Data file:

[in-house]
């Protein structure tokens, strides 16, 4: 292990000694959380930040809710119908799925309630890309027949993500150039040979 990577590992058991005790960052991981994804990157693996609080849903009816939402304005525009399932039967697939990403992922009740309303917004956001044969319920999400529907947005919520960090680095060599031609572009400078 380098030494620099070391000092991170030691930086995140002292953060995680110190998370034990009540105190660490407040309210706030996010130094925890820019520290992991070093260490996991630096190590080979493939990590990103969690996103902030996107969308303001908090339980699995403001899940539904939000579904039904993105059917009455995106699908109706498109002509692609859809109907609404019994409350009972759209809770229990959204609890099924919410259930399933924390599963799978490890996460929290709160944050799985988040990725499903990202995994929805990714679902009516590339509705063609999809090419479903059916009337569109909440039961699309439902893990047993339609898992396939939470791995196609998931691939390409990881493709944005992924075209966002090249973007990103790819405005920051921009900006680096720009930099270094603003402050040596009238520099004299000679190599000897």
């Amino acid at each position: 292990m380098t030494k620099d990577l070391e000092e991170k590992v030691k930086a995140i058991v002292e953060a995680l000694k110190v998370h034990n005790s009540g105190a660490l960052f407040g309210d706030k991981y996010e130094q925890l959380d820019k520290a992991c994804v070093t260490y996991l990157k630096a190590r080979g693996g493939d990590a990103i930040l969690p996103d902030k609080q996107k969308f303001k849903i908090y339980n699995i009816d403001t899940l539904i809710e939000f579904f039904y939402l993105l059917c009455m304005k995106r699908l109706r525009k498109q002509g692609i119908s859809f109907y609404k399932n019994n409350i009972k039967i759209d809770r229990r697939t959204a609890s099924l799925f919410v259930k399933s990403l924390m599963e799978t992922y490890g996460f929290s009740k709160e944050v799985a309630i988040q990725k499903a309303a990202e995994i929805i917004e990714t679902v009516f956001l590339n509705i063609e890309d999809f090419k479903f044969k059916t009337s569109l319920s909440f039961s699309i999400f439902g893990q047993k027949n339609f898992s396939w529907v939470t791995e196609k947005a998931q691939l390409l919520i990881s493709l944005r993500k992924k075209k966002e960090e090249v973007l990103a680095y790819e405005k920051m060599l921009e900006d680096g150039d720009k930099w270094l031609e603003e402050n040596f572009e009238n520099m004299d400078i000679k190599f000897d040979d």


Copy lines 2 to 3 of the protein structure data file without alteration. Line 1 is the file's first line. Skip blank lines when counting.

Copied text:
């Protein structure tokens, strides 16, 4: 292990000694959380930040809710119908799925309630890309027949993500150039040979 990577590992058991005790960052991981994804990157693996609080849903009816939402304005525009399932039967697939990403992922009740309303917004956001044969319920999400529907947005919520960090680095060599031609572009400078 380098030494620099070391000092991170030691930086995140002292953060995680110190998370034990009540105190660490407040309210706030996010130094925890820019520290992991070093260490996991630096190590080979493939990590990103969690996103902030996107969308303001908090339980699995403001899940539904939000579904039904993105059917009455995106699908109706498109002509692609859809109907609404019994409350009972759209809770229990959204609890099924919410259930399933924390599963799978490890996460929290709160944050799985988040990725499903990202995994929805990714679902009516590339509705063609999809090419479903059916009337569109909440039961699309439902893990047993339609898992396939939470791995196609998931691939390409990881493709944005992924075209966002090249973007990103790819405005920051921009900006680096720009930099270094603003402050040596009238520099004299000679190599000897």
């Amino acid at each position: 292990m380098t030494k620099d990577l070391e000092e991170k590992v030691k930086a995140i058991v002292e953060a995680l000694k110190v998370h034990n005790s009540g105190a660490l960052f407040g309210d706030k991981y996010e130094q925890l959380d820019k520290a992991c994804v070093t260490y996991l990157k630096a190590r080979g693996g493939d990590a990103i930040l969690p996103d902030k609080q996107k969308f303001k849903i908090y339980n699995i009816d403001t899940l539904i809710e939000f579904f039904y939402l993105l059917c009455m304005k995106r699908l109706r525009k498109q002509g692609i119908s859809f109907y609404k399932n019994n409350i009972k039967i759209d809770r229990r697939t959204a609890s099924l799925f919410v259930k399933s990403l924390m599963e799978t992922y490890g996460f929290s009740k709160e944050v799985a309630i988040q990725k499903a309303a990202e995994i929805i917004e990714t679902v009516f956001l590339n509705i063609e890309d999809f090419k479903f044969k059916t009337s569109l319920s909440f039961s699309i999400f439902g893990q047993k027949n339609f898992s396939w529907v939470t791995e196609k947005a998931q691939l390409l919520i990881s493709l944005r993500k992924k075209k966002e960090e090249v973007l990103a680095y790819e405005k920051m060599l921009e900006d680096g150039d720009k930099w270094l031609e603003e402050n040596f572009e009238n520099m004299d400078i000679k190599f000897d040979d």